Imagine this. You’re going to drink the equivalent of 8 double shots of rum (over the course of a day) and then climb up this mast with no safety harness while the ship is frollicking along in the waves. Think of this next time you watch a pirate movie. Those sailors aren’t being shot out of the rigging. They’re keeling over drunk!
A History of “Grog”
From the earliest days of sail, men (and sailorgirls) have had need of liquid during voyages. The most readily available were water and beer. Since watermakers hadn’t been invented yet, water was taken on board and stored in casks, and topped up on route at ports of call. Beer was also stored in casks and the ration for seamen was a gallon a day. Water would quickly develop algae and turn slimy, and beer would turn sour. So the custom was to drink the beer before it soured and then turn to water. Stale water could be sweetened to make it more palatable, and was often sweetened with beer or wine. As the British Empire grew and longer voyages became more common, the problem of spoilage and shortages increased.
In 1655 Vice-Admiral William Penn arrived in Barbados and captured Jamaica during his campaign for Cromwell in the Indies. Unfortunately Jamaica had few stores of beer or wine. Jamaica did, however, have rum. Penn began the use of rum as a ration in place of beer.
In the seventeenth century, privateers and pirates traded in rum, and sailors had more than a passing acquaintance with it. After 1655, as the Indies became an increasingly popular port, the use of rum increased. Rum became part of the British Navy’s “Regulations and Instructions Relating to His Majesty’s Service at Sea” in 1731 when a half a pint of rum was made equal to the provision of a gallon of beer. In the early days this was specific only to ships in the West Indies, and rum was not diluted. A half a pint of rum in today’s measures is equivalent to 8 double shots.
Vice-Admiral Edward Vernon is known as the father of grog. Vernon was a noted seaman, but he was a constant critic of the Admiralty and a supporter of better conditions aboard ships. He derided pressment and advocated better treatment of sailors. His sailors gave him the name of “Old Grog” because of a waterproof boat cloak he wore. (Grogam being a thick material that was a combination of silk, mohair and wool which was often stiffened with gum.)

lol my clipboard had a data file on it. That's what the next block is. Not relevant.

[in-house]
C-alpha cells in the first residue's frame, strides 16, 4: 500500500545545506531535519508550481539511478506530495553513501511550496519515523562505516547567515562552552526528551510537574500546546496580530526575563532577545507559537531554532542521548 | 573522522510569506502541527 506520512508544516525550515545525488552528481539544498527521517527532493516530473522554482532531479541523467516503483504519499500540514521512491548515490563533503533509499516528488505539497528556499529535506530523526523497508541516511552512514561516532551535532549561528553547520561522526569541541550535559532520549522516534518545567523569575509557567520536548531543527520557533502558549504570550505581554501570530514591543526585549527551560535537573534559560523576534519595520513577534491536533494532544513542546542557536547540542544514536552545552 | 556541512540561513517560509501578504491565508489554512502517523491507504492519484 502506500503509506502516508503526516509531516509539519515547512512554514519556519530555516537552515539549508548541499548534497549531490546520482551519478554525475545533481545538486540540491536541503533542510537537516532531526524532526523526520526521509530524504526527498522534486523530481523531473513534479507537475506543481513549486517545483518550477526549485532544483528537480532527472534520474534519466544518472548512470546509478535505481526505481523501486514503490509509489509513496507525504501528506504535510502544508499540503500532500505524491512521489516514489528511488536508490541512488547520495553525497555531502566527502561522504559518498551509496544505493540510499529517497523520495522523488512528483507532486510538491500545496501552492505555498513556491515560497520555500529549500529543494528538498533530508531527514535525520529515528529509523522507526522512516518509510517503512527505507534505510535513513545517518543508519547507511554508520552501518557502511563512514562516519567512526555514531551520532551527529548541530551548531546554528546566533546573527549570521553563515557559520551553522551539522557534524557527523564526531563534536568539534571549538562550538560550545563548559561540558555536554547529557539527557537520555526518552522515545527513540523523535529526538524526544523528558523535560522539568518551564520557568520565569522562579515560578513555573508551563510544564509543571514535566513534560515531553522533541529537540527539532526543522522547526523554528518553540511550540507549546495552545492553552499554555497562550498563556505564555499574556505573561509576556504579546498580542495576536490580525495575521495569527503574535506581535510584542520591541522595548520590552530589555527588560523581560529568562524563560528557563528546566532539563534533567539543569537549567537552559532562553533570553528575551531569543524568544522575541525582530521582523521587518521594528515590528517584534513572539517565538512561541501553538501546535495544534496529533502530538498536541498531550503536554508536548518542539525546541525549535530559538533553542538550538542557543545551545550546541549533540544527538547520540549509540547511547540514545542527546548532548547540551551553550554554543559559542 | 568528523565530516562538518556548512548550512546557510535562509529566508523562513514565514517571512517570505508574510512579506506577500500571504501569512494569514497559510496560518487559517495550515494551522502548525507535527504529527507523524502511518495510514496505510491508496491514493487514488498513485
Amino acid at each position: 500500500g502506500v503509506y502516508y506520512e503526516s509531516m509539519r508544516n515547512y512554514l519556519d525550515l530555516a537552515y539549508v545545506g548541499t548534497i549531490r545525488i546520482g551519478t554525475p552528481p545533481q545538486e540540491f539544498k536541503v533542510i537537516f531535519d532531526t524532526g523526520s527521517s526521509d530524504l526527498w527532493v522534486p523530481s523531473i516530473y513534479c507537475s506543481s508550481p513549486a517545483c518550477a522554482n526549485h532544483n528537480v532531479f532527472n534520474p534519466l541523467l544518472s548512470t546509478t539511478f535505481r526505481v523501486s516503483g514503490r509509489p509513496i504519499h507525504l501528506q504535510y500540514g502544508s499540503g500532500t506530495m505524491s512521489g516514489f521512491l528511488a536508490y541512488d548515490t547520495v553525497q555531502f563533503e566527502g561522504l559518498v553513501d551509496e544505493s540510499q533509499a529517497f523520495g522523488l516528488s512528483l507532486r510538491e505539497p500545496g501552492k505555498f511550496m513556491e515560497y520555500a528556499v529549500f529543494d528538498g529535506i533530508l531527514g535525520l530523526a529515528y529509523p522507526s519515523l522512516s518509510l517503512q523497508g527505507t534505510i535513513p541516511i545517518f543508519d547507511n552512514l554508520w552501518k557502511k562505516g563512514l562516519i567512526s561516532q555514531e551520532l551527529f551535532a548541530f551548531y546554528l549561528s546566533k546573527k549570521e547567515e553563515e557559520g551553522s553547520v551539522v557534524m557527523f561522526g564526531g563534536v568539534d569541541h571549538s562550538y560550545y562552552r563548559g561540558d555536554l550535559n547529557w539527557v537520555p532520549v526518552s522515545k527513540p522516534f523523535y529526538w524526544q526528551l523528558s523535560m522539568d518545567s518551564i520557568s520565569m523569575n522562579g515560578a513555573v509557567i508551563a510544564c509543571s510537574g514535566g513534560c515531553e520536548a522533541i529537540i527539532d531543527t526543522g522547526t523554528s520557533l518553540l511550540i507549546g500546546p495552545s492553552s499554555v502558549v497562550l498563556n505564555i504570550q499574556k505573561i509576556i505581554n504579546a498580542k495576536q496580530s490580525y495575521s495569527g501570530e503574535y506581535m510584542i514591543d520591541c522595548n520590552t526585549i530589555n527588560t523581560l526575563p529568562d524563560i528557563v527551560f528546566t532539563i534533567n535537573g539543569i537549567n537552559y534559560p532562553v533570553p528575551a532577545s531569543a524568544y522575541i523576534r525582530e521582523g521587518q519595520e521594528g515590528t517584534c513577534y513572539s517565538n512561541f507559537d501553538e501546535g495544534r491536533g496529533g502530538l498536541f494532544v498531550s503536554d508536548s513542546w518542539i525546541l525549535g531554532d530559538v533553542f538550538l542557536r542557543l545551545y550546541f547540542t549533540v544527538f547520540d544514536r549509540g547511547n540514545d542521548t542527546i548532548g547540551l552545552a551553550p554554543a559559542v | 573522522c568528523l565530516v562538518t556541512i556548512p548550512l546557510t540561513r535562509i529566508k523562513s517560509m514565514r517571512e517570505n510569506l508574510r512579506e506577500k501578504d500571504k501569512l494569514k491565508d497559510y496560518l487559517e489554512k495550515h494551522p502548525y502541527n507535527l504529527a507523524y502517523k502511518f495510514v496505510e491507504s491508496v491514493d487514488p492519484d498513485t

By Vernon’s time straight rum was commonly issued to sailors aboard ship – and not surprisingly, drunkenness and lack of discipline were common problems. On August 21, 1740, Vernon issued an order that rum would thereafter be mixed with water. A quart of water was to be mixed with a half-pint of rum on deck and in the presence of the Lieutenant of the Watch. Sailors were to be given two servings a day, one between 10 and 12 AM and the other between 4 and 6 PM. To make it more palatable it was suggested sugar and lime be added. In 1756 the mixture of water and rum became part of the regulations, and the call to “Up Spirits” sounded aboard Royal Navy ships for more than two centuries thereafter.
While the use of grog was common practice, the mixture was anything but standard. Vernon ordered a quarter of water to a half a pint of rum (four to one), others ordered three to one, and Admiral Keith later issued grog at five to one. Seamen mixed their grog by compass points. Due North was pure rum and due West water alone. WNW would therefore be one third rum and two thirds water, NW half and half, etc. If a seaman had two “nor-westers,” he’d had two glasses of half rum and half water.
Grog did not solve the problem of lack of discipline. In 1823 the Admiralty conducted an experiment cutting the daily rum ration in half, to one quarter pint (gill). In compensation they issued tea and cocoa, increased pay two shillings a month. In 1824 the experiment became permanent with the added bonus of an increased meat ration. A gill at that time was equal to four double shots today, still a very strong mix.
In 1850 the Admiralty’s Grog Committee, which had been appointed to investigate problems associated with the ration, released a report that confirmed the relationship between drunkenness and discipline problems, and recommended the ration be eliminated altogether. As before, they recommended giving seamen compensation by way of increased pay. Effective January 1, 1851, the Admiralty rather than ending the rum ration, merely decreased it. The rum ration became one half gill, or one eighth of a pint. Because of the decrease in amount, an effort was made to improve the quality. Rum brokers experimented with blending and blending formulas eventually became closely guarded secrets.
Although the American Navy ended the rum ration on September 1, 1862, the ration continued in the Royal Navy. However, toward the end of the nineteenth century temperance movements were beginning to change the attitude toward drink. The days of grog were slowly coming to an end. Finally, on January 28, 1970 the “Great Rum Debate” took place in the House of Commons, and July 30, 1970 was “Black Tot Day,” the last pipe of “Up Spirits” in the Royal Navy.